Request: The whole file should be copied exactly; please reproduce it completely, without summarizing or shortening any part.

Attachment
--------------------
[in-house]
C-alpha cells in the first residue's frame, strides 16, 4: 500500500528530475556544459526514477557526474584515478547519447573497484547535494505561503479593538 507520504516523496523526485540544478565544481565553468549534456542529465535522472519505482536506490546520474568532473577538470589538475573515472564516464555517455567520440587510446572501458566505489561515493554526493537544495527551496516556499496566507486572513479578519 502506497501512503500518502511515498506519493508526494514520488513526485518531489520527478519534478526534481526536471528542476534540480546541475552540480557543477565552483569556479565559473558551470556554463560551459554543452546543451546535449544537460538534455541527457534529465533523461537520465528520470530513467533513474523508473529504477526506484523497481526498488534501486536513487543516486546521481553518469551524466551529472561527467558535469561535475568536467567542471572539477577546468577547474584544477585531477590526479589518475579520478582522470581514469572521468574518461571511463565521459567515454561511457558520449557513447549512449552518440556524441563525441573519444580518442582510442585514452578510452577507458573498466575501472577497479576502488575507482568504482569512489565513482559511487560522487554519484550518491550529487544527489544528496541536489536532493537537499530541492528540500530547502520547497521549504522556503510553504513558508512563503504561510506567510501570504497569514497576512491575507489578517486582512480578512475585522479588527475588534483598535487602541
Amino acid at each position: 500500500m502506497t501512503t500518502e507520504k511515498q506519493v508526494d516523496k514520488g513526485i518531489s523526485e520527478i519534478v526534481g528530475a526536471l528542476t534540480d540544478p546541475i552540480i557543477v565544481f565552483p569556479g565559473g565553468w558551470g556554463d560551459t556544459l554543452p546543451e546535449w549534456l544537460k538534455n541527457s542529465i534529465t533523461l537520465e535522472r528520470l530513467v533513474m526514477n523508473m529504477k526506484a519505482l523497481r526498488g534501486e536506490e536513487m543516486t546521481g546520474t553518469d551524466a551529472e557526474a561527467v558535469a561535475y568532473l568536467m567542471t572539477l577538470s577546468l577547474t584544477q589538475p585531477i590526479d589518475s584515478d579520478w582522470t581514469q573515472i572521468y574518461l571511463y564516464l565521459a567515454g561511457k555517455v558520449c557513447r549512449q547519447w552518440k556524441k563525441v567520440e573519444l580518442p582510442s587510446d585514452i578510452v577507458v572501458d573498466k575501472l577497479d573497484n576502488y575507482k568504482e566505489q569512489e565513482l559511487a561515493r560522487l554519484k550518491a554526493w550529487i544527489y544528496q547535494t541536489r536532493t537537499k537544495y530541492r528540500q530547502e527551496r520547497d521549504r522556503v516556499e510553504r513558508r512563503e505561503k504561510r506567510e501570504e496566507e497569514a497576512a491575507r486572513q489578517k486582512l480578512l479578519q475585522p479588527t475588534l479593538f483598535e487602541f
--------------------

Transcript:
[in-house]
C-alpha cells in the first residue's frame, strides 16, 4: 500500500528530475556544459526514477557526474584515478547519447573497484547535494505561503479593538 507520504516523496523526485540544478565544481565553468549534456542529465535522472519505482536506490546520474568532473577538470589538475573515472564516464555517455567520440587510446572501458566505489561515493554526493537544495527551496516556499496566507486572513479578519 502506497501512503500518502511515498506519493508526494514520488513526485518531489520527478519534478526534481526536471528542476534540480546541475552540480557543477565552483569556479565559473558551470556554463560551459554543452546543451546535449544537460538534455541527457534529465533523461537520465528520470530513467533513474523508473529504477526506484523497481526498488534501486536513487543516486546521481553518469551524466551529472561527467558535469561535475568536467567542471572539477577546468577547474584544477585531477590526479589518475579520478582522470581514469572521468574518461571511463565521459567515454561511457558520449557513447549512449552518440556524441563525441573519444580518442582510442585514452578510452577507458573498466575501472577497479576502488575507482568504482569512489565513482559511487560522487554519484550518491550529487544527489544528496541536489536532493537537499530541492528540500530547502520547497521549504522556503510553504513558508512563503504561510506567510501570504497569514497576512491575507489578517486582512480578512475585522479588527475588534483598535487602541
Amino acid at each position: 500500500m502506497t501512503t500518502e507520504k511515498q506519493v508526494d516523496k514520488g513526485i518531489s523526485e520527478i519534478v526534481g528530475a526536471l528542476t534540480d540544478p546541475i552540480i557543477v565544481f565552483p569556479g565559473g565553468w558551470g556554463d560551459t556544459l554543452p546543451e546535449w549534456l544537460k538534455n541527457s542529465i534529465t533523461l537520465e535522472r528520470l530513467v533513474m526514477n523508473m529504477k526506484a519505482l523497481r526498488g534501486e536506490e536513487m543516486t546521481g546520474t553518469d551524466a551529472e557526474a561527467v558535469a561535475y568532473l568536467m567542471t572539477l577538470s577546468l577547474t584544477q589538475p585531477i590526479d589518475s584515478d579520478w582522470t581514469q573515472i572521468y574518461l571511463y564516464l565521459a567515454g561511457k555517455v558520449c557513447r549512449q547519447w552518440k556524441k563525441v567520440e573519444l580518442p582510442s587510446d585514452i578510452v577507458v572501458d573498466k575501472l577497479d573497484n576502488y575507482k568504482e566505489q569512489e565513482l559511487a561515493r560522487l554519484k550518491a554526493w550529487i544527489y544528496q547535494t541536489r536532493t537537499k537544495y530541492r528540500q530547502e527551496r520547497d521549504r522556503v516556499e510553504r513558508r512563503e505561503k504561510r506567510e501570504e496566507e497569514a497576512a491575507r486572513q489578517k486582512l480578512l479578519q475585522p479588527t475588534l479593538f483598535e487602541f